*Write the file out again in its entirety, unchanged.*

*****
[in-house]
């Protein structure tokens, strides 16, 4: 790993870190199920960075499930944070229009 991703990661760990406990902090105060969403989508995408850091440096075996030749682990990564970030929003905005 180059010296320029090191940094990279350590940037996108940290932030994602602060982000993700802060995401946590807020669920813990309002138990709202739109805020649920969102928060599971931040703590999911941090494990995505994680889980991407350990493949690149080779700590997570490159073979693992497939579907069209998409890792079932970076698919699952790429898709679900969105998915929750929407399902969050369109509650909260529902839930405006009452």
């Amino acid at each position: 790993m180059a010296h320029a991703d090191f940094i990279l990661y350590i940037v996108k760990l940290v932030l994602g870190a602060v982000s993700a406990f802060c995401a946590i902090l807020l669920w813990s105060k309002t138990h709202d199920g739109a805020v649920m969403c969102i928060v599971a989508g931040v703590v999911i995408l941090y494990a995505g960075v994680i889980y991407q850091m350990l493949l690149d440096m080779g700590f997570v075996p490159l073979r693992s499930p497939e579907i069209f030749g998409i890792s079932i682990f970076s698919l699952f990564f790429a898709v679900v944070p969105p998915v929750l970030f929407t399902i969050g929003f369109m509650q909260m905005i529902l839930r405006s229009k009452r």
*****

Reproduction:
[in-house]
């Protein structure tokens, strides 16, 4: 790993870190199920960075499930944070229009 991703990661760990406990902090105060969403989508995408850091440096075996030749682990990564970030929003905005 180059010296320029090191940094990279350590940037996108940290932030994602602060982000993700802060995401946590807020669920813990309002138990709202739109805020649920969102928060599971931040703590999911941090494990995505994680889980991407350990493949690149080779700590997570490159073979693992497939579907069209998409890792079932970076698919699952790429898709679900969105998915929750929407399902969050369109509650909260529902839930405006009452």
């Amino acid at each position: 790993m180059a010296h320029a991703d090191f940094i990279l990661y350590i940037v996108k760990l940290v932030l994602g870190a602060v982000s993700a406990f802060c995401a946590i902090l807020l669920w813990s105060k309002t138990h709202d199920g739109a805020v649920m969403c969102i928060v599971a989508g931040v703590v999911i995408l941090y494990a995505g960075v994680i889980y991407q850091m350990l493949l690149d440096m080779g700590f997570v075996p490159l073979r693992s499930p497939e579907i069209f030749g998409i890792s079932i682990f970076s698919l699952f990564f790429a898709v679900v944070p969105p998915v929750l970030f929407t399902i969050g929003f369109m509650q909260m905005i529902l839930r405006s229009k009452r």